Controversial Calderdale mill proposal to go back before planning committee

Proposals for Hebble End Mill will go before Calderdale Council's planning committee
Proposals for Hebble End Mill will go before Calderdale Council's planning committee

Councillors will again consider controversial proposals to extend a Calderdale mill to provide holiday lets.

Early in July councillors deferred a decision on David Fletcher’s plans for Hebble End Mill, Hebble End, Hebden Bridge, because they were unsure about the effect it would have on close neighbours.

The proposals to extend the first floor of the mill attracted 55 letters of objection and Calderdale Council’s Planning Committee heard negotiations had been ongoing for a year to reach the stage where planning officers recommended they be approved.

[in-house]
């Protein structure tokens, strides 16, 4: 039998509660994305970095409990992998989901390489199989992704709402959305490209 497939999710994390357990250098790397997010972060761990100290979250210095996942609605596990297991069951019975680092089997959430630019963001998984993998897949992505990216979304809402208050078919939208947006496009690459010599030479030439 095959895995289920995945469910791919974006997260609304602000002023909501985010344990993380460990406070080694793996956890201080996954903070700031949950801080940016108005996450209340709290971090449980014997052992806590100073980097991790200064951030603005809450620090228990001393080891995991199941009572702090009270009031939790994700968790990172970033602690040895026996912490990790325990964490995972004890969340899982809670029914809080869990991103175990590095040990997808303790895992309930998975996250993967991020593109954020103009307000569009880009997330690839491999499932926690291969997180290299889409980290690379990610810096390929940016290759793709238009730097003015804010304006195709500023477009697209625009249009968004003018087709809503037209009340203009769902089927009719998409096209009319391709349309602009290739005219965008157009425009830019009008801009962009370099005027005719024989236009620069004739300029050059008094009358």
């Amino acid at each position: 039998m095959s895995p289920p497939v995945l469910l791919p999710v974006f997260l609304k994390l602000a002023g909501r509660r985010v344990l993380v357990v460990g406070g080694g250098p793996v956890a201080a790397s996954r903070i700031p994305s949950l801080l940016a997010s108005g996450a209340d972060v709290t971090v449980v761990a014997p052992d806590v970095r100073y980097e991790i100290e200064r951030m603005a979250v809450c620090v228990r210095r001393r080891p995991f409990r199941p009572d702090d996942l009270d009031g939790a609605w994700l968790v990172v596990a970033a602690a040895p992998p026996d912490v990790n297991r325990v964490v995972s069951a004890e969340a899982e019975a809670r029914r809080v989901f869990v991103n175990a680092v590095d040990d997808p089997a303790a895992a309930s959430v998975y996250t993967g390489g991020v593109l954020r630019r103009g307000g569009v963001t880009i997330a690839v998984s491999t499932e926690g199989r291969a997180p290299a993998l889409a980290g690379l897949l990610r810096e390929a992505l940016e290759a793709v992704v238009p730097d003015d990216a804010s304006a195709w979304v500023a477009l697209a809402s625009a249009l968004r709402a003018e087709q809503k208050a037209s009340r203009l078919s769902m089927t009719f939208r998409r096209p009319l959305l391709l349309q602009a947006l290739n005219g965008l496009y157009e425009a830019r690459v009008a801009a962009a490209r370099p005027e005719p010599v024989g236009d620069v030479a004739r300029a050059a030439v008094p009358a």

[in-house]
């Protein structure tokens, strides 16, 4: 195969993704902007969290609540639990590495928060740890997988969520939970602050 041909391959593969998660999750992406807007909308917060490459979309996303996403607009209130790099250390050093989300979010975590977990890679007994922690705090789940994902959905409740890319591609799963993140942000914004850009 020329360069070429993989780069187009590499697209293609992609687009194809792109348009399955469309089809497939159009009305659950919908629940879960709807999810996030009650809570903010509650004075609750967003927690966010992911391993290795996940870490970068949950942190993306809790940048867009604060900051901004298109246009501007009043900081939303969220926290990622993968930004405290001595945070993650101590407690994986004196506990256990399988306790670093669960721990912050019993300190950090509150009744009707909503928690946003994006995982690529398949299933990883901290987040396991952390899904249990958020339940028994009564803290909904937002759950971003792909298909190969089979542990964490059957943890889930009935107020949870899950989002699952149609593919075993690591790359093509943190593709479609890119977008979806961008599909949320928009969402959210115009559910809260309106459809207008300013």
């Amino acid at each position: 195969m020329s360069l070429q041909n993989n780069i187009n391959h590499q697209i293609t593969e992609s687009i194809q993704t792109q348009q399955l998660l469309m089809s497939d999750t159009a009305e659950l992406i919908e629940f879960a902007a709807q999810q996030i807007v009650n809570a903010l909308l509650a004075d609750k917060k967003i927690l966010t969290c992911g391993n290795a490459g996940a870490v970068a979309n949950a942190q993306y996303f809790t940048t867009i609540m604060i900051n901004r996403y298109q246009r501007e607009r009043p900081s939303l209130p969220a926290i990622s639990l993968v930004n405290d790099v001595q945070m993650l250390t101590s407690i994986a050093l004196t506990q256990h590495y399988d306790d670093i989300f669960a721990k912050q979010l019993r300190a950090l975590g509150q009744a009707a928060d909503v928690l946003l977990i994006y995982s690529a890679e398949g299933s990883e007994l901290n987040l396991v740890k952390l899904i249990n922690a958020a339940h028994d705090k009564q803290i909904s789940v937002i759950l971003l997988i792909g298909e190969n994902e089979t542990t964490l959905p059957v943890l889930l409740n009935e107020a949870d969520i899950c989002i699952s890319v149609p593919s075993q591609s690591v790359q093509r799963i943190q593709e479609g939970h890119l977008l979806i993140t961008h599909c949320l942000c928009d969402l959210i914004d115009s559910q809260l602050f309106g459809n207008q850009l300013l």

When the committee meets again at Halifax Town Hall next Tuesday, August 13, from 2pm, officers’ view has not changed.

The briefing paper to councillors shows an amended scheme to enable part of the new roof to be pushed back from the original building line, lowering of an exisiting wall and introduction of a sloping roof at this part of the development to address concerns over the amenity of residents at two addresses at Hebble End and heritage issues, say officers.

If the development is given the go-ahead, it will see the development of a £250,000 Northlight roof, a rare thing these days, Mr Fletcher told councillors in July..

He said the extension was needed to develop the holiday lets, in which it was anticipated no more than 16 people would be resident in the eight apartments at any one time, to bring in income to pay for the new roof.

But objectors’ concerns include the effect of construction work, loss of privacy, impact on businesses which are housed in the mill, access issues, infrastructure, heritage, space and light, and wildlife concerns.

In particular councillors were concerned about the loss of natural light and privacy that may effect some of the mill’s nearest neighbours, at Hebble End.

On balance, say officers, potential issues regarding privacy and access can be overcome – strongly disputed by objectors – and argue it meets the council’s planning criteria.